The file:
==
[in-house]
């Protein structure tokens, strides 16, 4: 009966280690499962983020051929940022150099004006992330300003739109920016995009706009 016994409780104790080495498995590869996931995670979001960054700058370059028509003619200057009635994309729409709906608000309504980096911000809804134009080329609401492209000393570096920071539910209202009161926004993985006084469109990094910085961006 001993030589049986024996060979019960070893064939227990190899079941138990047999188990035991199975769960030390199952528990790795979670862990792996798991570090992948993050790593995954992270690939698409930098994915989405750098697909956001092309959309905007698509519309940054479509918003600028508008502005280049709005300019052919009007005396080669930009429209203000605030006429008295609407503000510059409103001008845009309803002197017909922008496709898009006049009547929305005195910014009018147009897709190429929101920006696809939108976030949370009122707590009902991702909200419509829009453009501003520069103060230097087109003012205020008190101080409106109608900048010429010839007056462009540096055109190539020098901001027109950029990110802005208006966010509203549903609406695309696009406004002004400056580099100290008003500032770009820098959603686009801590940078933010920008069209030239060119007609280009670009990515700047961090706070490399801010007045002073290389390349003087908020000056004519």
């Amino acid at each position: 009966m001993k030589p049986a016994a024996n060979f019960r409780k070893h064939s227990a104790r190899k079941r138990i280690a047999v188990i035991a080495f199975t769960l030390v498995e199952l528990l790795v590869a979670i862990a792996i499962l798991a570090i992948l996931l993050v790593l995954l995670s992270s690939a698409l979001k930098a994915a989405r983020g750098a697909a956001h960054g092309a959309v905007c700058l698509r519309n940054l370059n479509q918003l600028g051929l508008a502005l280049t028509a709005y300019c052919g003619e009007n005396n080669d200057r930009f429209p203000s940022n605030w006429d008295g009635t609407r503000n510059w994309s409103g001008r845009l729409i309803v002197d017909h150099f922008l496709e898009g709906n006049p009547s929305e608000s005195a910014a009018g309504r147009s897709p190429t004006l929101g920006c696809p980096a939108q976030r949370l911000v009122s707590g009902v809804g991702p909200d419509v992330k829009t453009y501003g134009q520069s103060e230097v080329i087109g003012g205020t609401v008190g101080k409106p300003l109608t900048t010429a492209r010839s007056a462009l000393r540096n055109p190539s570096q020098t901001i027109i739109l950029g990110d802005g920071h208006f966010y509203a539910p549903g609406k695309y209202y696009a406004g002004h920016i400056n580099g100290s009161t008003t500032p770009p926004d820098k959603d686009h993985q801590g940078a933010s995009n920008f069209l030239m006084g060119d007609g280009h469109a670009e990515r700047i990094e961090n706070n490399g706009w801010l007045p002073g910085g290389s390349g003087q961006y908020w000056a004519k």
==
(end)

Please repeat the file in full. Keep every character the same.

[in-house]
């Protein structure tokens, strides 16, 4: 009966280690499962983020051929940022150099004006992330300003739109920016995009706009 016994409780104790080495498995590869996931995670979001960054700058370059028509003619200057009635994309729409709906608000309504980096911000809804134009080329609401492209000393570096920071539910209202009161926004993985006084469109990094910085961006 001993030589049986024996060979019960070893064939227990190899079941138990047999188990035991199975769960030390199952528990790795979670862990792996798991570090992948993050790593995954992270690939698409930098994915989405750098697909956001092309959309905007698509519309940054479509918003600028508008502005280049709005300019052919009007005396080669930009429209203000605030006429008295609407503000510059409103001008845009309803002197017909922008496709898009006049009547929305005195910014009018147009897709190429929101920006696809939108976030949370009122707590009902991702909200419509829009453009501003520069103060230097087109003012205020008190101080409106109608900048010429010839007056462009540096055109190539020098901001027109950029990110802005208006966010509203549903609406695309696009406004002004400056580099100290008003500032770009820098959603686009801590940078933010920008069209030239060119007609280009670009990515700047961090706070490399801010007045002073290389390349003087908020000056004519």
């Amino acid at each position: 009966m001993k030589p049986a016994a024996n060979f019960r409780k070893h064939s227990a104790r190899k079941r138990i280690a047999v188990i035991a080495f199975t769960l030390v498995e199952l528990l790795v590869a979670i862990a792996i499962l798991a570090i992948l996931l993050v790593l995954l995670s992270s690939a698409l979001k930098a994915a989405r983020g750098a697909a956001h960054g092309a959309v905007c700058l698509r519309n940054l370059n479509q918003l600028g051929l508008a502005l280049t028509a709005y300019c052919g003619e009007n005396n080669d200057r930009f429209p203000s940022n605030w006429d008295g009635t609407r503000n510059w994309s409103g001008r845009l729409i309803v002197d017909h150099f922008l496709e898009g709906n006049p009547s929305e608000s005195a910014a009018g309504r147009s897709p190429t004006l929101g920006c696809p980096a939108q976030r949370l911000v009122s707590g009902v809804g991702p909200d419509v992330k829009t453009y501003g134009q520069s103060e230097v080329i087109g003012g205020t609401v008190g101080k409106p300003l109608t900048t010429a492209r010839s007056a462009l000393r540096n055109p190539s570096q020098t901001i027109i739109l950029g990110d802005g920071h208006f966010y509203a539910p549903g609406k695309y209202y696009a406004g002004h920016i400056n580099g100290s009161t008003t500032p770009p926004d820098k959603d686009h993985q801590g940078a933010s995009n920008f069209l030239m006084g060119d007609g280009h469109a670009e990515r700047i990094e961090n706070n490399g706009w801010l007045p002073g910085g290389s390349g003087q961006y908020w000056a004519k």